Zimbabwe tourism rises above unrest

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By Kerry Hayes

Recent unrest in Zimbabwe, triggered by a massive fuel price hike, is reported to be settling down, with the country going ‘back to business as usual’.

Sources on the ground told Tourism Update that the situation was currently peaceful, with no signs of unrest or disturbance, especially in tourist-frequented areas such as Victoria Falls. Cities in which the unrest was most active, also seem to be returning to normal. “Having spoken to friends and family in Harare and Bulawayo, I get the impression that the cities are back to business as usual,” said Shane White, Chief Marketing Officer of Wild Horizons.

“Fuel shortages, or rather queues, have subsided since the charges have normalised to ‘actual cost’,” says Beks Ndlovu, Founder and CEO of African Bush Camps. “The previous fuel charges were being subsidised by government at the expense of nett export earners such as tourism businesses where we would have some of our funds converted at the controlled 1:1.”

Internet connectivity has also been restored following a three-day shutdown, which left the country without Internet, email and social media.

This, combined with the unrest, has had some effect on bookings into Zimbabwe. “There have been some cancellations, however what we don’t know is how many people are not booking. This is our peak booking season, so we may well only feel the effects in the months to come,” says White. 

Sharon Stead, CEO of The Amalinda Safari Collection, says there have been messages of concern from international suppliers and direct business asking for ‘on the ground’ updates of the situation. “We know that the recovery time for a situation like this to rectify and build confidence again is a process we will all have to endure.”

“Announcement of protests like this will always affect businesses,” adds Ndlovu. “The primary difference is that of provisional bookings, and any new enquiries have dried up. We have increased our communications and have had to make phone calls to reassure clients that they can still travel as booked and confirmed.”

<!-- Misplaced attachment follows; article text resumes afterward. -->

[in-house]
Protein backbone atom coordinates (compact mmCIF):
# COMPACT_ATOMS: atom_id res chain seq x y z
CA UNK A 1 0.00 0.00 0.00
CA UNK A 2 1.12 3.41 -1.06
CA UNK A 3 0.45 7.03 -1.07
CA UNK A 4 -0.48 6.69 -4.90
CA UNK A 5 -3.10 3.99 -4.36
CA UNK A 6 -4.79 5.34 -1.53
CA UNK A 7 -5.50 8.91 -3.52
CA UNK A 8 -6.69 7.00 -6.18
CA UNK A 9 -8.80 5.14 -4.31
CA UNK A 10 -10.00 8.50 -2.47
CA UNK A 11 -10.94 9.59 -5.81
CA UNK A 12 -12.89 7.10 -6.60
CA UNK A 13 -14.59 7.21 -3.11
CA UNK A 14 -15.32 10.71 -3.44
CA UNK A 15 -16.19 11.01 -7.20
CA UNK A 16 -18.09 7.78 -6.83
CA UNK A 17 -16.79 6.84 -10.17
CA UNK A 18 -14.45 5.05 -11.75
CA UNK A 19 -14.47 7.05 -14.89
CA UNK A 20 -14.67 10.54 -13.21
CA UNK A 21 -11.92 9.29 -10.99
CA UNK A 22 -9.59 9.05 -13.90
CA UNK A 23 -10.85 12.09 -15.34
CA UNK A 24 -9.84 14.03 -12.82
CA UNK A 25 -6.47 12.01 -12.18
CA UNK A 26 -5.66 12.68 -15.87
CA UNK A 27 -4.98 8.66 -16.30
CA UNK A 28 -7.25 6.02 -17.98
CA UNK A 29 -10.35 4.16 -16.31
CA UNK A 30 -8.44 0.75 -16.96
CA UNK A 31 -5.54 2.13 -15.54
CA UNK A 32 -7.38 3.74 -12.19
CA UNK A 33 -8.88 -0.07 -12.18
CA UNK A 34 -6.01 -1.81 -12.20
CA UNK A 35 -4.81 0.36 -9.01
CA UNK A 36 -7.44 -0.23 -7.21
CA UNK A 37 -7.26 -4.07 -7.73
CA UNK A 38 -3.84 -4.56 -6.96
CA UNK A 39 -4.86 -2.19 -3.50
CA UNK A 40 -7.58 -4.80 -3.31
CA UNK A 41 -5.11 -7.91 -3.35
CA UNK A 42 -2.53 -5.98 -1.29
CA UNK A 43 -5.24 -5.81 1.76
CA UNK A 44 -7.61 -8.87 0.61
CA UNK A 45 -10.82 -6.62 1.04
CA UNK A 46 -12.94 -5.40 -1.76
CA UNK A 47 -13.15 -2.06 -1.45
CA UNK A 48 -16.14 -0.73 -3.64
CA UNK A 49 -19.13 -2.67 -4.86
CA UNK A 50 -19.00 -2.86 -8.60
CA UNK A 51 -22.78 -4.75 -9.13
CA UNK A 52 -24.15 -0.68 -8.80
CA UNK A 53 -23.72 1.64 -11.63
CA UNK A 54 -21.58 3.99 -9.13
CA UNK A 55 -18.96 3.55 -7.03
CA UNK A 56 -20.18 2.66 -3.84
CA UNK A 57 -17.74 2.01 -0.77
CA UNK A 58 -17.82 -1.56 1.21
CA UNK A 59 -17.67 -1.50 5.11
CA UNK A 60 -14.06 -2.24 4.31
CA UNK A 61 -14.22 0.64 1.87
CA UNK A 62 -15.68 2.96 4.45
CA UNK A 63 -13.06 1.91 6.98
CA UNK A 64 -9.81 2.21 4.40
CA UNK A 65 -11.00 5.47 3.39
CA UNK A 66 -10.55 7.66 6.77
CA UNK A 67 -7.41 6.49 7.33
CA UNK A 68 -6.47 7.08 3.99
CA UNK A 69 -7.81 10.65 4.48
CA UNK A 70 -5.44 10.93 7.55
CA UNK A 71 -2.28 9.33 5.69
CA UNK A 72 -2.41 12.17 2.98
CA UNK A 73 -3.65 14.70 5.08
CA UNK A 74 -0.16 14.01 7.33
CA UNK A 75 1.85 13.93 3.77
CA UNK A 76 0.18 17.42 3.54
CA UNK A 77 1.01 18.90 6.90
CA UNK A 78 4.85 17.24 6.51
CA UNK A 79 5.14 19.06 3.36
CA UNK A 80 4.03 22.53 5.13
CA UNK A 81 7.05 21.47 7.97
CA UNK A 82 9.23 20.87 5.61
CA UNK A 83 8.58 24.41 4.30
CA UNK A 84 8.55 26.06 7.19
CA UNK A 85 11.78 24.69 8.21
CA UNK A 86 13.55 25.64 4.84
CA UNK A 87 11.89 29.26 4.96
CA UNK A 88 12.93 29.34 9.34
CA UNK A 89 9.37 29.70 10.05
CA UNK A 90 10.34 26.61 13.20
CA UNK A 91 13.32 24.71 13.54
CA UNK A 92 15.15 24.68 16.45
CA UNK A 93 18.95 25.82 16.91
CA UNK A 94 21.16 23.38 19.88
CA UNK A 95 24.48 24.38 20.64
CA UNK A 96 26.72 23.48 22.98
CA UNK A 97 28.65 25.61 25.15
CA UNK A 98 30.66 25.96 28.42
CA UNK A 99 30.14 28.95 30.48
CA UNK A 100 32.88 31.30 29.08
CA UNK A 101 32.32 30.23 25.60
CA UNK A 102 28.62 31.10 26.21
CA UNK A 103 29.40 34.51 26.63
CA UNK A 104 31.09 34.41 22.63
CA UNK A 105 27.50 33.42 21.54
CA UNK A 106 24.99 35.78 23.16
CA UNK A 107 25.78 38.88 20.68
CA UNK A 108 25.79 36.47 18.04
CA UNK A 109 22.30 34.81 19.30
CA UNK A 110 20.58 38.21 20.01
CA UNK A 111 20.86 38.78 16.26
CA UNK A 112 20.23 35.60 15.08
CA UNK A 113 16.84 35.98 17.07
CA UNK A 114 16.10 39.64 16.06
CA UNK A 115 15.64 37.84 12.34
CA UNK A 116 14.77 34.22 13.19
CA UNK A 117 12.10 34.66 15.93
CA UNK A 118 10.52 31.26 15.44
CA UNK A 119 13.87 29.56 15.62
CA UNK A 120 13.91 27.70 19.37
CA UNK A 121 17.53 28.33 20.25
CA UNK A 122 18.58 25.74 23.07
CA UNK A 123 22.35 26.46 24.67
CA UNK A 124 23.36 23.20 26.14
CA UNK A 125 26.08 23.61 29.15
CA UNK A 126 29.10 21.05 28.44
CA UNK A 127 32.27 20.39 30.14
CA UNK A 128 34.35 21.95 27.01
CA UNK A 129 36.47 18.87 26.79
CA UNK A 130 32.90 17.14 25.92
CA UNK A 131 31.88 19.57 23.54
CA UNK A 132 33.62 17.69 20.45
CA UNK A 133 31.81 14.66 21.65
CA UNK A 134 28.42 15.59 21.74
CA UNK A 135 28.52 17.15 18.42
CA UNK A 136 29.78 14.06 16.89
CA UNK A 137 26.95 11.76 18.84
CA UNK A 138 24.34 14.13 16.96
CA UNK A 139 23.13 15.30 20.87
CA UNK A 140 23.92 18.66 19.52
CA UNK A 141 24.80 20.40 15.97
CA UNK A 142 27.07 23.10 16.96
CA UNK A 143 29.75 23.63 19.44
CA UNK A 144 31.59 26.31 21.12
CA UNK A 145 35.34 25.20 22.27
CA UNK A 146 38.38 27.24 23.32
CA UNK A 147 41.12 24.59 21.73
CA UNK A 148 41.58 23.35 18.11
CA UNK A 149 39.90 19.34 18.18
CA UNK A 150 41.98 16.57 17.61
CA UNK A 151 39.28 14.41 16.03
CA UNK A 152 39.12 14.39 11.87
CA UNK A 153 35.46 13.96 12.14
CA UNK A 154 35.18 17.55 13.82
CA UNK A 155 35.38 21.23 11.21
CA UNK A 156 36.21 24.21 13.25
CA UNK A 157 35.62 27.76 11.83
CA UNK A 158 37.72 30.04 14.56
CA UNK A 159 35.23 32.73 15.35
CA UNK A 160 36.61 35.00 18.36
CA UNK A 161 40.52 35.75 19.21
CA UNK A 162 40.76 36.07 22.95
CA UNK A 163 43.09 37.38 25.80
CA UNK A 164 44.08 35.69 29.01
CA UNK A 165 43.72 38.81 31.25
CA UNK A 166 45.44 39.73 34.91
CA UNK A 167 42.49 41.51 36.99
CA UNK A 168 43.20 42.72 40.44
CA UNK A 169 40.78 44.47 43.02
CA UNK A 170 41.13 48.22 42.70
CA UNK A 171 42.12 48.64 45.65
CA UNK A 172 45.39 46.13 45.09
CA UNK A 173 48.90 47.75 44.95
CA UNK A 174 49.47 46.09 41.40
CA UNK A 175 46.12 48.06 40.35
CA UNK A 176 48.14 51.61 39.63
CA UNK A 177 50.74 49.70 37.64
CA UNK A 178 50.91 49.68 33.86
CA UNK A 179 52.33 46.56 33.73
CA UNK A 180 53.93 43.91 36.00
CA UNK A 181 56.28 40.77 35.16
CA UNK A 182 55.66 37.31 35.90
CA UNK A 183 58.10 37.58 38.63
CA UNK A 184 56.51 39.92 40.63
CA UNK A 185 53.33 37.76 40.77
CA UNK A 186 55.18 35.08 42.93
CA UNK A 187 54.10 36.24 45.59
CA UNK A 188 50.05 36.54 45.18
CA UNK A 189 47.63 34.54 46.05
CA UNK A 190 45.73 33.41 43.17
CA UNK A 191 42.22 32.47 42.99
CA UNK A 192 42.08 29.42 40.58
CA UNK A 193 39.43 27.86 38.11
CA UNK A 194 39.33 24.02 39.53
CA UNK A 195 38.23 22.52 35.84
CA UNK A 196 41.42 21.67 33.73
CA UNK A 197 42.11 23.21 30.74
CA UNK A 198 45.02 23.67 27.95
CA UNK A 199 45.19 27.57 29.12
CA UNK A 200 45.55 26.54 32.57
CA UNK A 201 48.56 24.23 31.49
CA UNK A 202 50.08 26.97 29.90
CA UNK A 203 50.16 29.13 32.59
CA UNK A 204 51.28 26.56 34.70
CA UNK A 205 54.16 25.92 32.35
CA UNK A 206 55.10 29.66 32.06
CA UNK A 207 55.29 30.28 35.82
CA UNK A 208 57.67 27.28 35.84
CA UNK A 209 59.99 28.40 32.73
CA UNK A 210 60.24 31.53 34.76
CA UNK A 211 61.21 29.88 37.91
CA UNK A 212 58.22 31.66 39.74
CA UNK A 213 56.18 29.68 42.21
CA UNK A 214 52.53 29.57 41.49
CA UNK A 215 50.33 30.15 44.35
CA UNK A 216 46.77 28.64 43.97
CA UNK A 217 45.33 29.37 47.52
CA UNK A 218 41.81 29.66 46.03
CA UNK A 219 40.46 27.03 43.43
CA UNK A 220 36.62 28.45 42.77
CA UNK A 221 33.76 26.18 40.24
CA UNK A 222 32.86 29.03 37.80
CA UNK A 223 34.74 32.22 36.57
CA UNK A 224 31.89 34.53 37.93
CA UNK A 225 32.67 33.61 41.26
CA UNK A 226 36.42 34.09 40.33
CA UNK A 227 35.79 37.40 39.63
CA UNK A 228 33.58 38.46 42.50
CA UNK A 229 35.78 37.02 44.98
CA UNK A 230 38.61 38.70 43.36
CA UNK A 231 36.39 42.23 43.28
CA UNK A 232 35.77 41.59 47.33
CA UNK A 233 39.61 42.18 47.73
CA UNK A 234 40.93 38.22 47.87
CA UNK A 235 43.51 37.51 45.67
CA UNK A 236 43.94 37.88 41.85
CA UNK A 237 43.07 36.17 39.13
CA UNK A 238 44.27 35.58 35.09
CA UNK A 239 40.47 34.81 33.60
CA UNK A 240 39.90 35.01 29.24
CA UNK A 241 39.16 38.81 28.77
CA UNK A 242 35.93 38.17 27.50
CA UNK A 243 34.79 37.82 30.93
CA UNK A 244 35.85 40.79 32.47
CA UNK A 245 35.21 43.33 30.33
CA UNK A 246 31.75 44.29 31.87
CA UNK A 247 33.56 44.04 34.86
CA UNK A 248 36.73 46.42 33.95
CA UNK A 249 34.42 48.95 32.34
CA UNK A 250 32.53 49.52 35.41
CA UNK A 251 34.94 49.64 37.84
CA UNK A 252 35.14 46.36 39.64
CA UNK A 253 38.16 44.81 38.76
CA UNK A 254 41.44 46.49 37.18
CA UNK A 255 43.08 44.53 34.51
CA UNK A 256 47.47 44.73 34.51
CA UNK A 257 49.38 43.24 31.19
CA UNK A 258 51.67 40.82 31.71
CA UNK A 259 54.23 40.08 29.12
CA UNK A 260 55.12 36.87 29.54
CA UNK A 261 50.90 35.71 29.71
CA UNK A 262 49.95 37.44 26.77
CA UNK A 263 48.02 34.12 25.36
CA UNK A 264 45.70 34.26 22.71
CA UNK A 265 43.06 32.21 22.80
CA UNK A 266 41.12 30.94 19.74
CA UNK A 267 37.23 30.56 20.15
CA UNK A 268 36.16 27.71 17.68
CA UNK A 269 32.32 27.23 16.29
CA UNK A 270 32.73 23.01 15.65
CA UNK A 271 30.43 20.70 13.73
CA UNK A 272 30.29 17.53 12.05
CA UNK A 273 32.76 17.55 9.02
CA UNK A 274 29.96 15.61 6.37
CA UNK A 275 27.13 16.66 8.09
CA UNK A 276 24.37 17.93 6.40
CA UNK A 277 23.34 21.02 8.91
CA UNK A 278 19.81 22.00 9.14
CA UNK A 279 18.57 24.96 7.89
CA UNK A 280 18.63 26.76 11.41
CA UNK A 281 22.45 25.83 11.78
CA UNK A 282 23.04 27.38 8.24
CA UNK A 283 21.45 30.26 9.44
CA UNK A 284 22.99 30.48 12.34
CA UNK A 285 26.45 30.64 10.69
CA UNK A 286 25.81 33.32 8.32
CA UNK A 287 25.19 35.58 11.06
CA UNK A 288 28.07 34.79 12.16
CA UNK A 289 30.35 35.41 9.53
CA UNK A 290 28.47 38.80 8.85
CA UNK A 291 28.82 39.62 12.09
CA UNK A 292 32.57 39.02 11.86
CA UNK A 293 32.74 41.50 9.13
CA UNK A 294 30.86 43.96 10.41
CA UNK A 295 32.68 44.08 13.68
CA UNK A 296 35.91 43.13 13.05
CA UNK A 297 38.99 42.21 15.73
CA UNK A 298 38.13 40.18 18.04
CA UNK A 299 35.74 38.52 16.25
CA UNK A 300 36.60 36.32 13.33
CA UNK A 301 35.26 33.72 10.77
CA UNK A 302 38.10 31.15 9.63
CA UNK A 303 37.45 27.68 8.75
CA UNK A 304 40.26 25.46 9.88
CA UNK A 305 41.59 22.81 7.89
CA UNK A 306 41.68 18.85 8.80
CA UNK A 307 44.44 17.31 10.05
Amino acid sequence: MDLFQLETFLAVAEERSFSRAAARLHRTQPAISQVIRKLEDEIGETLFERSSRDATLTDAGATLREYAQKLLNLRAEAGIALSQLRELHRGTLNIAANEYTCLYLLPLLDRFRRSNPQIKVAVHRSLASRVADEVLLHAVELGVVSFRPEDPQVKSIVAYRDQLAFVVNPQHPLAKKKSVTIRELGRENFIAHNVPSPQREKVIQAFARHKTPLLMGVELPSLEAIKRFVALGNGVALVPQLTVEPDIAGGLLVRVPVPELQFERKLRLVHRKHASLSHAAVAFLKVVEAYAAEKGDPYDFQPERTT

Despite the challenges that have arisen, the tourism industry has stood firm in its commitment to its visitors and guests. “Whilst understanding that the country is in a transformational stage, we continue, as an industry, to promote and focus on the positive developments and perceptions that Zimbabwe ultimately strives for,” says Stead.

“We are not ignorant of what is taking place in our country, but we are at this stage confident of the safety of guests travelling to Zimbabwe,” says Shelley Cox, Marketing and Sales Director of Africa Conservation Travel. “Operators have put in place measures to ensure the quality of the guest/visitor experience is not impacted, and that their safety remains our top priority. The tourism industry here is a large revenue generator, supporting the livelihoods of a large number within the local population, and the risk we run if tourism does not continue, is the devastating impact this would have to the loss of livelihoods of thousands of families employed and benefiting from tourism, as well as the loss of conservation habitats. So we are all working together and in constant dialogue to not only monitor the situation, but to ensure we are all well positioned to look after those who continue to have faith in us to visit this magnificent and beautiful country.”

Graham Simmonds, Zambezi Travel Shop Manager, Wilderness Safaris, states the sentiment of many tourism players in Zimbabwe: “No matter the thoughts on the recent protests, staying away from Zimbabwe as a tourist will only serve to affect the everyday Zimbabwean who is working hard at their job to provide a world-class tourism destination for our international guests; which in turn helps to spill over into other areas of the country in a positive effect. The country is safe for tourists to visit and still offers an amazing holiday, despite all it has been through. If you want to help Zimbabwe grow, then visiting the country is the best way to do so.” – Tourism Update

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